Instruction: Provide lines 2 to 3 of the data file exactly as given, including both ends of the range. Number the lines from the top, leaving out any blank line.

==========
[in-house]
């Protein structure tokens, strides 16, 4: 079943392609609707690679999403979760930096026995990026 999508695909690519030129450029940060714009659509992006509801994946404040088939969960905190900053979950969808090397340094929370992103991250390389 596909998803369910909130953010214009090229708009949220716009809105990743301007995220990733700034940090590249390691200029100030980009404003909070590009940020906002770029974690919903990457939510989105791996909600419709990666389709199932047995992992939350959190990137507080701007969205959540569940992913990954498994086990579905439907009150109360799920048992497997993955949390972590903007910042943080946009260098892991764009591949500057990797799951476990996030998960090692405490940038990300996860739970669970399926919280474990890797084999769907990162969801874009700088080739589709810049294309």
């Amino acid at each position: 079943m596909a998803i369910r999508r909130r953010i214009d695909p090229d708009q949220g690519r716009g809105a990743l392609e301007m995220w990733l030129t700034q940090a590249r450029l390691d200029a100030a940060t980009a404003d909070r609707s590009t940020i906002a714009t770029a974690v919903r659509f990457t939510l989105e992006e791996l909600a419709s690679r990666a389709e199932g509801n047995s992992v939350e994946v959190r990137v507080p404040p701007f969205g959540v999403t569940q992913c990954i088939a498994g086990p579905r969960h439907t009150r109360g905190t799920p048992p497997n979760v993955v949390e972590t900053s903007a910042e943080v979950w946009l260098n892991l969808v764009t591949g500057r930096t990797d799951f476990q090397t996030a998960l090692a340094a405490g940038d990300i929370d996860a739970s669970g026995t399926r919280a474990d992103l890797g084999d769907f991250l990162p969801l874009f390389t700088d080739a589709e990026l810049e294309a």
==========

């Protein structure tokens, strides 16, 4: 079943392609609707690679999403979760930096026995990026 999508695909690519030129450029940060714009659509992006509801994946404040088939969960905190900053979950969808090397340094929370992103991250390389 596909998803369910909130953010214009090229708009949220716009809105990743301007995220990733700034940090590249390691200029100030980009404003909070590009940020906002770029974690919903990457939510989105791996909600419709990666389709199932047995992992939350959190990137507080701007969205959540569940992913990954498994086990579905439907009150109360799920048992497997993955949390972590903007910042943080946009260098892991764009591949500057990797799951476990996030998960090692405490940038990300996860739970669970399926919280474990890797084999769907990162969801874009700088080739589709810049294309």
């Amino acid at each position: 079943m596909a998803i369910r999508r909130r953010i214009d695909p090229d708009q949220g690519r716009g809105a990743l392609e301007m995220w990733l030129t700034q940090a590249r450029l390691d200029a100030a940060t980009a404003d909070r609707s590009t940020i906002a714009t770029a974690v919903r659509f990457t939510l989105e992006e791996l909600a419709s690679r990666a389709e199932g509801n047995s992992v939350e994946v959190r990137v507080p404040p701007f969205g959540v999403t569940q992913c990954i088939a498994g086990p579905r969960h439907t009150r109360g905190t799920p048992p497997n979760v993955v949390e972590t900053s903007a910042e943080v979950w946009l260098n892991l969808v764009t591949g500057r930096t990797d799951f476990q090397t996030a998960l090692a340094a405490g940038d990300i929370d996860a739970s669970g026995t399926r919280a474990d992103l890797g084999d769907f991250l990162p969801l874009f390389t700088d080739a589709e990026l810049e294309a």